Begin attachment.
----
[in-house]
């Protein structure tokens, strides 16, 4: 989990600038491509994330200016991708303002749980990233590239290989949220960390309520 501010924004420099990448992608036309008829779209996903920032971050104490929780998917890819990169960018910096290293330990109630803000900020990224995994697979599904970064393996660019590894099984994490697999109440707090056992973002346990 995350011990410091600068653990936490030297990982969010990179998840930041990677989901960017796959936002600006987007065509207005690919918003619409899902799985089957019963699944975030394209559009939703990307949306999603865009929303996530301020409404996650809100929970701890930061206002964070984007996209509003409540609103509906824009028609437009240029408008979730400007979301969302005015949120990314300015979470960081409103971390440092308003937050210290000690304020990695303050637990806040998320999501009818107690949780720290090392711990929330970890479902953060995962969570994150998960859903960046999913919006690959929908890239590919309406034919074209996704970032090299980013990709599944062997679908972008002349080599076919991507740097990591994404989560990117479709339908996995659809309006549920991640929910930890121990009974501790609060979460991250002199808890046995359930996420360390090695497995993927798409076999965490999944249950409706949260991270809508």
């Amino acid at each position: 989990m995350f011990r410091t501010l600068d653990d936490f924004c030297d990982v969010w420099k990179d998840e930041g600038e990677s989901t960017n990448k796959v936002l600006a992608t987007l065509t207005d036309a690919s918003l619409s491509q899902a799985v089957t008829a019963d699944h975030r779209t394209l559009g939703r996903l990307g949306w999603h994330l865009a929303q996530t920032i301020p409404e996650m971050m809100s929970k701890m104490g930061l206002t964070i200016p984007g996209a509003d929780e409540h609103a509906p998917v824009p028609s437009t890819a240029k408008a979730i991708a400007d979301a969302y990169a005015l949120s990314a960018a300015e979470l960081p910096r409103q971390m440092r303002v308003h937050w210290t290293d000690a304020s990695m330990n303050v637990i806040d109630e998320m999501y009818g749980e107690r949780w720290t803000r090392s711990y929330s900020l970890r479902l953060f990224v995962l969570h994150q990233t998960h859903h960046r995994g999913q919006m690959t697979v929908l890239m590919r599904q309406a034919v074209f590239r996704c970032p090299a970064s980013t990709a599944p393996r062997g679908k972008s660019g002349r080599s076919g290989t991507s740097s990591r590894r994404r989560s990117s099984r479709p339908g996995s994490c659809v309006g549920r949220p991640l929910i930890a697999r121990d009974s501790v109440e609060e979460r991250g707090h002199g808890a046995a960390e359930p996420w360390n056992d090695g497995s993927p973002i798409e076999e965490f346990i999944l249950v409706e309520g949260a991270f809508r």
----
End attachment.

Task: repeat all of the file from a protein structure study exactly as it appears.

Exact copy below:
[in-house]
């Protein structure tokens, strides 16, 4: 989990600038491509994330200016991708303002749980990233590239290989949220960390309520 501010924004420099990448992608036309008829779209996903920032971050104490929780998917890819990169960018910096290293330990109630803000900020990224995994697979599904970064393996660019590894099984994490697999109440707090056992973002346990 995350011990410091600068653990936490030297990982969010990179998840930041990677989901960017796959936002600006987007065509207005690919918003619409899902799985089957019963699944975030394209559009939703990307949306999603865009929303996530301020409404996650809100929970701890930061206002964070984007996209509003409540609103509906824009028609437009240029408008979730400007979301969302005015949120990314300015979470960081409103971390440092308003937050210290000690304020990695303050637990806040998320999501009818107690949780720290090392711990929330970890479902953060995962969570994150998960859903960046999913919006690959929908890239590919309406034919074209996704970032090299980013990709599944062997679908972008002349080599076919991507740097990591994404989560990117479709339908996995659809309006549920991640929910930890121990009974501790609060979460991250002199808890046995359930996420360390090695497995993927798409076999965490999944249950409706949260991270809508």
């Amino acid at each position: 989990m995350f011990r410091t501010l600068d653990d936490f924004c030297d990982v969010w420099k990179d998840e930041g600038e990677s989901t960017n990448k796959v936002l600006a992608t987007l065509t207005d036309a690919s918003l619409s491509q899902a799985v089957t008829a019963d699944h975030r779209t394209l559009g939703r996903l990307g949306w999603h994330l865009a929303q996530t920032i301020p409404e996650m971050m809100s929970k701890m104490g930061l206002t964070i200016p984007g996209a509003d929780e409540h609103a509906p998917v824009p028609s437009t890819a240029k408008a979730i991708a400007d979301a969302y990169a005015l949120s990314a960018a300015e979470l960081p910096r409103q971390m440092r303002v308003h937050w210290t290293d000690a304020s990695m330990n303050v637990i806040d109630e998320m999501y009818g749980e107690r949780w720290t803000r090392s711990y929330s900020l970890r479902l953060f990224v995962l969570h994150q990233t998960h859903h960046r995994g999913q919006m690959t697979v929908l890239m590919r599904q309406a034919v074209f590239r996704c970032p090299a970064s980013t990709a599944p393996r062997g679908k972008s660019g002349r080599s076919g290989t991507s740097s990591r590894r994404r989560s990117s099984r479709p339908g996995s994490c659809v309006g549920r949220p991640l929910i930890a697999r121990d009974s501790v109440e609060e979460r991250g707090h002199g808890a046995a960390e359930p996420w360390n056992d090695g497995s993927p973002i798409e076999e965490f346990i999944l249950v409706e309520g949260a991270f809508r």